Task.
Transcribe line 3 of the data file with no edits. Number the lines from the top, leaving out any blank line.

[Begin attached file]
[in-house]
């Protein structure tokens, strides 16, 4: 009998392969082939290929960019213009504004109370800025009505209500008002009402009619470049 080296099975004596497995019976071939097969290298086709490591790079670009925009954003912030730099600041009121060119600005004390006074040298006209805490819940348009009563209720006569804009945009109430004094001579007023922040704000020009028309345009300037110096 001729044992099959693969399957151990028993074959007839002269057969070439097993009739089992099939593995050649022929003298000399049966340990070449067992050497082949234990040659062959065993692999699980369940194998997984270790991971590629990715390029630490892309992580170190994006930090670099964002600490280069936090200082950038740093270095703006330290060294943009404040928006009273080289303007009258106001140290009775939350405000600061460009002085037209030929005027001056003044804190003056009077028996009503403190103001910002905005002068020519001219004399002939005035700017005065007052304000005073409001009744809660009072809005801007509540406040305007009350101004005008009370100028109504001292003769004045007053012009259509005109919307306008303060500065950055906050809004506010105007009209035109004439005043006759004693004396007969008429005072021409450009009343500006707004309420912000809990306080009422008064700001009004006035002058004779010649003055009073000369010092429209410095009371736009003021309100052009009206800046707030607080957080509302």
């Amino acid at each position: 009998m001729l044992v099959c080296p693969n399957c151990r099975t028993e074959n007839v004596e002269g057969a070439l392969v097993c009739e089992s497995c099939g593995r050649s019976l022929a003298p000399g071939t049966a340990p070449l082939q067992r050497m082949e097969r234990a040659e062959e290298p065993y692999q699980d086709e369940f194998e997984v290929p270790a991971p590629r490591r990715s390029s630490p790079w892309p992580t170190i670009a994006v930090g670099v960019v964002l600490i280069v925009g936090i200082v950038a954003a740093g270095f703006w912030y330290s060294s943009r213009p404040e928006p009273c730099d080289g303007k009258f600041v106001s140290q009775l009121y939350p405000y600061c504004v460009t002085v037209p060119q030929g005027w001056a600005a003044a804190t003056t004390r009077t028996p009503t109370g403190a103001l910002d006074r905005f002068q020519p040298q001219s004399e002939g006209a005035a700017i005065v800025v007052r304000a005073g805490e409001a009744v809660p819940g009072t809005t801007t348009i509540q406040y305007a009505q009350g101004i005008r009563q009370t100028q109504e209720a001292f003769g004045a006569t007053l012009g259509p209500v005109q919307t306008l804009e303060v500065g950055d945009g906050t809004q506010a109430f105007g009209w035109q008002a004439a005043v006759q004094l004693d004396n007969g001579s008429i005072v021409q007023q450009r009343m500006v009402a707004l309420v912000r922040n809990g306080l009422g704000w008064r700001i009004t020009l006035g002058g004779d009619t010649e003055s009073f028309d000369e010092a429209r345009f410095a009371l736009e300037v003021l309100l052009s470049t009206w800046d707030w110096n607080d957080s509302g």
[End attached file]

């Amino acid at each position: 009998m001729l044992v099959c080296p693969n399957c151990r099975t028993e074959n007839v004596e002269g057969a070439l392969v097993c009739e089992s497995c099939g593995r050649s019976l022929a003298p000399g071939t049966a340990p070449l082939q067992r050497m082949e097969r234990a040659e062959e290298p065993y692999q699980d086709e369940f194998e997984v290929p270790a991971p590629r490591r990715s390029s630490p790079w892309p992580t170190i670009a994006v930090g670099v960019v964002l600490i280069v925009g936090i200082v950038a954003a740093g270095f703006w912030y330290s060294s943009r213009p404040e928006p009273c730099d080289g303007k009258f600041v106001s140290q009775l009121y939350p405000y600061c504004v460009t002085v037209p060119q030929g005027w001056a600005a003044a804190t003056t004390r009077t028996p009503t109370g403190a103001l910002d006074r905005f002068q020519p040298q001219s004399e002939g006209a005035a700017i005065v800025v007052r304000a005073g805490e409001a009744v809660p819940g009072t809005t801007t348009i509540q406040y305007a009505q009350g101004i005008r009563q009370t100028q109504e209720a001292f003769g004045a006569t007053l012009g259509p209500v005109q919307t306008l804009e303060v500065g950055d945009g906050t809004q506010a109430f105007g009209w035109q008002a004439a005043v006759q004094l004693d004396n007969g001579s008429i005072v021409q007023q450009r009343m500006v009402a707004l309420v912000r922040n809990g306080l009422g704000w008064r700001i009004t020009l006035g002058g004779d009619t010649e003055s009073f028309d000369e010092a429209r345009f410095a009371l736009e300037v003021l309100l052009s470049t009206w800046d707030w110096n607080d957080s509302g």